Out of The Wharf but still splitting our sides

Amanda Bishop as Jacqui Lambie in The Wharf Revue: Can of Worms. Photo: Vishal Pandey/supplied.

Review: The Wharf Revue: Can of Worms, Seymour Centre, Chippendale – Thursday, 25 November, 2021. Reviewed by editor-at-large Gary Nunn.

★★★★ 1/2

This really is the treat we needed at the end of a difficult year. 

It’s also a misnomer: moving away from The Wharf – the Sydney Theatre Company’s home base in Walsh Bay – for the first time in its 21-year-history, and into the Seymour Centre.

Its fiercely loyal and dedicated audience has followed it; it has a cult-like status amongst those who return annually. They were cheering before the curtain had ascended or a note had been sung. 

If you’ve never been, expect a gloriously non-PC satire on the year that was, with a heavy focus on lampooning politicians; mainly Australian ones, with appearances from Jacinda Ardern, Joe Biden and Donald Trump.

The skits are mainly musical, with some genuinely hilarious video interjections – an inspired Ardern impersonator joins us via one of her notorious Zoom check-ins. The accent may be off, but that only adds to the ridiculousness and humour.

There were moments – many moments – when I was bent double, wheezing with laughter. The four performers – Jonathan Biggins, Drew Forsythe, Phillip Scott and Amanda Bishop – are insanely talented and versatile. The three men are also the show’s creators, writers and directors. 

Hat tip to the makeup and wig manager (Margaret Aston), too – the men are consistently dragging up, to convincing effect. And that Michaelia Cash bouffant wig? Spitting image. 

Amanda Bishop channels Michaelia Cash in The Wharf Revue: Can of Worms. Photo: Vishal Pandey/supplied.

You’d need to be pretty into politics to get the in-jokes, which veer between racy and very close to the line, but that’s exactly what satire should be.

If you know why “pork-barrelling in Josh Frydenberg’s electorate is particularly ironic” – then this is the show for you.

With quick fire, original analogies (“there are so many stop signs here, I thought it was a stretch of WestConnex dotted with Irish backpackers”) and contentious parodies (Joe Biden accidentally addressing the nation with his back to the lectern had me guiltily castigating myself for laughing so hard) you will leave with ab muscles stronger than when you entered.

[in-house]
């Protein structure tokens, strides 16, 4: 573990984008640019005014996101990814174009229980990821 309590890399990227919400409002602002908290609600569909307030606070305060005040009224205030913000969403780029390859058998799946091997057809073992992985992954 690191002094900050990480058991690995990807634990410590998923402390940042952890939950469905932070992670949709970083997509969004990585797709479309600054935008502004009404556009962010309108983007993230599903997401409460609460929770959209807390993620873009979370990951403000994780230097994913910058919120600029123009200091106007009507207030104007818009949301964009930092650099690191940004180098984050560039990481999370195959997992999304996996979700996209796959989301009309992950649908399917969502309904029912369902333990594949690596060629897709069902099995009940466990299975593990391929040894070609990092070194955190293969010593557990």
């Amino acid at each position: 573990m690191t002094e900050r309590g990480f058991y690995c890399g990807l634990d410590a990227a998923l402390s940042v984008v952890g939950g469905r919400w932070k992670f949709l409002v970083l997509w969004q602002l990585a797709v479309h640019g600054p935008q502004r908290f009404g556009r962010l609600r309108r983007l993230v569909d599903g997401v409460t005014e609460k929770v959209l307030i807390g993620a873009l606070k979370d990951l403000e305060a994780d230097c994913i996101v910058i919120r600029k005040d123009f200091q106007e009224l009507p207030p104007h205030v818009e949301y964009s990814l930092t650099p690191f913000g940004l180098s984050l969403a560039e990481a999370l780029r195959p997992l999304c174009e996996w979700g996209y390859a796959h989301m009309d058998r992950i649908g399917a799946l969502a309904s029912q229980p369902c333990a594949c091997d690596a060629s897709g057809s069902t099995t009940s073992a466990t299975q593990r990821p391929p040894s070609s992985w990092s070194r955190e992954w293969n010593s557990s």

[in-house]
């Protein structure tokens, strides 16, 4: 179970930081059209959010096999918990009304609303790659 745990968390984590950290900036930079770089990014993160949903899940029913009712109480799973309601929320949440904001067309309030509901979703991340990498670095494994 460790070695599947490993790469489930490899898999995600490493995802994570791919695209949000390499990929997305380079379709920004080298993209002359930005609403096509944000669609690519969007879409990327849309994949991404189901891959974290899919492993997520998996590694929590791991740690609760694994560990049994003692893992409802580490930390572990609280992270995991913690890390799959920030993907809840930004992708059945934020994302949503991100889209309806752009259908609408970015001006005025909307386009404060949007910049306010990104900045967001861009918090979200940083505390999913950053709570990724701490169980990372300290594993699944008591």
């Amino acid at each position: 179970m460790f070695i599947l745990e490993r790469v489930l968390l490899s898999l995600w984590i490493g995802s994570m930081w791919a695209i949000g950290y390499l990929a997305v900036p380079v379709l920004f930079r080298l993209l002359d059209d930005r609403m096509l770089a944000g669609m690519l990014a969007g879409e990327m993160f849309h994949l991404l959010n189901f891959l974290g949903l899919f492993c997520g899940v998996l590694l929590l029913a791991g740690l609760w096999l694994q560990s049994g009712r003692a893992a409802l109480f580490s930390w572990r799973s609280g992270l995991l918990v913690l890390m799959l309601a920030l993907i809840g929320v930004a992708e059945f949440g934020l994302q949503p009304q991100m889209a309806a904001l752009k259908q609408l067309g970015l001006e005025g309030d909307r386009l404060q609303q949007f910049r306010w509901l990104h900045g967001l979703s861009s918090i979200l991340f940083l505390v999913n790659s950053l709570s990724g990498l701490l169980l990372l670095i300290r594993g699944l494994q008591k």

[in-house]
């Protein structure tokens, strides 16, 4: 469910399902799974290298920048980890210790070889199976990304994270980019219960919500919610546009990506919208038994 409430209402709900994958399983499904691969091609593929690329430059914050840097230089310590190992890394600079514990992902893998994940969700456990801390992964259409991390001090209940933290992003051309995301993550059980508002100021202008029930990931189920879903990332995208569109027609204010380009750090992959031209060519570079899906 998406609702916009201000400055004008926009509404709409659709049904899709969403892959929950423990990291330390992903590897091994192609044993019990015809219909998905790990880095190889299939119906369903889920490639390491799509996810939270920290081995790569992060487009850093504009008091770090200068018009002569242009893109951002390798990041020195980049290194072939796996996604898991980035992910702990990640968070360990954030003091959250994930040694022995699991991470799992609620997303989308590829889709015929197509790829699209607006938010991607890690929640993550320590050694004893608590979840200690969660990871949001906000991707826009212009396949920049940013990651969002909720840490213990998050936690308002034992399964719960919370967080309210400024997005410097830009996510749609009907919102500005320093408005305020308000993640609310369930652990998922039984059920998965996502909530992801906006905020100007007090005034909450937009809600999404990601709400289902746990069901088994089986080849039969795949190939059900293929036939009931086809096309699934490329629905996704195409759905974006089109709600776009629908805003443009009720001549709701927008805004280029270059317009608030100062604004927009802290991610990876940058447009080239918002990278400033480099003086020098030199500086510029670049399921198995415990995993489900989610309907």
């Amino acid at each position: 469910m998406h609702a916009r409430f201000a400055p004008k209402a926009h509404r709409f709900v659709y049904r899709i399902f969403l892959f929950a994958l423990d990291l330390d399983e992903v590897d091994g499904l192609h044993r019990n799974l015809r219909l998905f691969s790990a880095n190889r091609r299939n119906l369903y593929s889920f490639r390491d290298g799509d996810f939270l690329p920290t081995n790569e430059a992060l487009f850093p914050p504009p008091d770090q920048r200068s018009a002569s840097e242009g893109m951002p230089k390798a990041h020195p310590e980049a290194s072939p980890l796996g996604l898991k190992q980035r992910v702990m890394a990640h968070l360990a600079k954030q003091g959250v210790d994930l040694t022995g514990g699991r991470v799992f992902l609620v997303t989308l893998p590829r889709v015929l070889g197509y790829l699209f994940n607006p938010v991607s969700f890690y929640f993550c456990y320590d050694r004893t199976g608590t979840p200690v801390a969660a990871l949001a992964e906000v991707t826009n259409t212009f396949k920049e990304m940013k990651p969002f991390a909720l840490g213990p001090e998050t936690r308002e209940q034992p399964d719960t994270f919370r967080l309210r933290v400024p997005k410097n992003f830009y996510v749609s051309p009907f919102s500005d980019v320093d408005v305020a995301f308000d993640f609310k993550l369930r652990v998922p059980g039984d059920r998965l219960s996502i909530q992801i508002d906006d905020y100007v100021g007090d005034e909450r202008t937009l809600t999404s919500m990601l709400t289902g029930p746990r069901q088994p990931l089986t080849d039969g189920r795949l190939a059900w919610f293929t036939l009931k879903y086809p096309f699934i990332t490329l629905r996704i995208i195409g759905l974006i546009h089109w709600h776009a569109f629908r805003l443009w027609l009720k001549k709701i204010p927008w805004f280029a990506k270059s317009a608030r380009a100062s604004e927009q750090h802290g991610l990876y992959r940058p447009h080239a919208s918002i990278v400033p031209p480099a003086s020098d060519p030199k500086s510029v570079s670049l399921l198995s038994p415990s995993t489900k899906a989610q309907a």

The sheer breadth of the actors’ repertoire is delicious to behold; witty versions of popular songs written to reflect the idiosyncrasies and eccentricities of Australian politics. It really is a unique joy to hear Jacqui Lambie lecturing Gladys Berejiklian on a “dud root after two bottles of red”. As for the latter politician, Bishop’s impersonation of her singing with an actual Armenian band had me crying: “Kerry Chant, harbinger of doom / that woman knows how to clear a room!” 

One noticeable omission from parody was Scott Morrison. That’s not to say he wasn’t skewered; whilst MPs like Matt Canavan, Pauline Hanson, Mark Latham and Kevin Rudd were directly (and brilliantly) impersonated, ScoMo’s lampoonery came via the genius of musical director and performer Phillip Scott, whose formidable piano and singing skills did the job for us, taking aim at the slow vaccine rollout, amongst other blunders. 

A surprisingly poignant skit featured the Queen, whose fragility and combination of sage knowledge and cultural ignorance is unexpectedly endearing – until you hear her complain about the number of teeth in Olivia Coleman’s mouth, by which point, I was just dead. Hilarious. 

Special mention to Amanda Bishop’s physicality – she has nailed Berejiklian’s trepidatious walk as much as she has Michaelia Cash’s lurch (as well as accent and brashness).

Phillip Scott, Amanda Bishop, Jonathan Biggins and Drew Forsythe (left to right) in The Wharf Revue: Can of Worms. Photo: Vishal Pandey/supplied.

Not every skit is a triumph; a Bob Carr take-off starts promisingly – sometimes the cast only have to stand on the stage and look out for the audience to be in stitches – but his pompous verbosity doesn’t really land because it’s as a tedious in comedy as it is in real life.

The misses though – and there are a few of them (unaffordable property and the unobtainable dream of home ownership for millennials is just not fanfare enough for a finale) – are welcome relief from the pelvic floor ruining laugh out loud moments.

The Wharf Revue: Can of Worms plays the Seymour Centre, corner City Road and Cleveland Street, Chippendale until Thursday, 23 December. For tickets and further information, visit www.seymourcentre.com/event/the-wharf-revue-can-of-worms.

Gary Nunn is editor-at-large of the Sydney Sentinel. Twitter: @garynunn1.